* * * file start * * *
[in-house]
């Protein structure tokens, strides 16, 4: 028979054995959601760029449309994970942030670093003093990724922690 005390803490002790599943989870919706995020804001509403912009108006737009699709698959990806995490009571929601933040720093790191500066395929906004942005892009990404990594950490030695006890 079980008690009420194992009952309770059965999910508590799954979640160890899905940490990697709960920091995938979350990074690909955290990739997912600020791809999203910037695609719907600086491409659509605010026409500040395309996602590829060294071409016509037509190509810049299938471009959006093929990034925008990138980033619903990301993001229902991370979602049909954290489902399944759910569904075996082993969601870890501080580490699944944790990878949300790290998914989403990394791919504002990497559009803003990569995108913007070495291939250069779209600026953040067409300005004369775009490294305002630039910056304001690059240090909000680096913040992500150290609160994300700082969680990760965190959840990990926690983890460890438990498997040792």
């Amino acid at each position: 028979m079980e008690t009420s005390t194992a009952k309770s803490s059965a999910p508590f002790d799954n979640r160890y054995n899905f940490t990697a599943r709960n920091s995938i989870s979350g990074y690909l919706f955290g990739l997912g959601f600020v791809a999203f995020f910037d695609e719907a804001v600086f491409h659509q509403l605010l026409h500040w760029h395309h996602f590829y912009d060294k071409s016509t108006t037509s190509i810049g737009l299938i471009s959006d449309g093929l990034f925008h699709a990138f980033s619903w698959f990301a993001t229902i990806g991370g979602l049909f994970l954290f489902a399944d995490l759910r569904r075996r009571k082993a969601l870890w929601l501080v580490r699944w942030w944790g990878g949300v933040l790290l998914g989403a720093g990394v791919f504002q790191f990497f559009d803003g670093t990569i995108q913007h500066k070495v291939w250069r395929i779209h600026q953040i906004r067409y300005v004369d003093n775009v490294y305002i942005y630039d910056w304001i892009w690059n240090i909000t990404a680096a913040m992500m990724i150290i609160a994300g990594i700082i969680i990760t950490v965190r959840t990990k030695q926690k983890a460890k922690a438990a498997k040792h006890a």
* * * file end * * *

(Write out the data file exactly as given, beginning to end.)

[in-house]
């Protein structure tokens, strides 16, 4: 028979054995959601760029449309994970942030670093003093990724922690 005390803490002790599943989870919706995020804001509403912009108006737009699709698959990806995490009571929601933040720093790191500066395929906004942005892009990404990594950490030695006890 079980008690009420194992009952309770059965999910508590799954979640160890899905940490990697709960920091995938979350990074690909955290990739997912600020791809999203910037695609719907600086491409659509605010026409500040395309996602590829060294071409016509037509190509810049299938471009959006093929990034925008990138980033619903990301993001229902991370979602049909954290489902399944759910569904075996082993969601870890501080580490699944944790990878949300790290998914989403990394791919504002990497559009803003990569995108913007070495291939250069779209600026953040067409300005004369775009490294305002630039910056304001690059240090909000680096913040992500150290609160994300700082969680990760965190959840990990926690983890460890438990498997040792």
């Amino acid at each position: 028979m079980e008690t009420s005390t194992a009952k309770s803490s059965a999910p508590f002790d799954n979640r160890y054995n899905f940490t990697a599943r709960n920091s995938i989870s979350g990074y690909l919706f955290g990739l997912g959601f600020v791809a999203f995020f910037d695609e719907a804001v600086f491409h659509q509403l605010l026409h500040w760029h395309h996602f590829y912009d060294k071409s016509t108006t037509s190509i810049g737009l299938i471009s959006d449309g093929l990034f925008h699709a990138f980033s619903w698959f990301a993001t229902i990806g991370g979602l049909f994970l954290f489902a399944d995490l759910r569904r075996r009571k082993a969601l870890w929601l501080v580490r699944w942030w944790g990878g949300v933040l790290l998914g989403a720093g990394v791919f504002q790191f990497f559009d803003g670093t990569i995108q913007h500066k070495v291939w250069r395929i779209h600026q953040i906004r067409y300005v004369d003093n775009v490294y305002i942005y630039d910056w304001i892009w690059n240090i909000t990404a680096a913040m992500m990724i150290i609160a994300g990594i700082i969680i990760t950490v965190r959840t990990k030695q926690k983890a460890k922690a438990a498997k040792h006890a």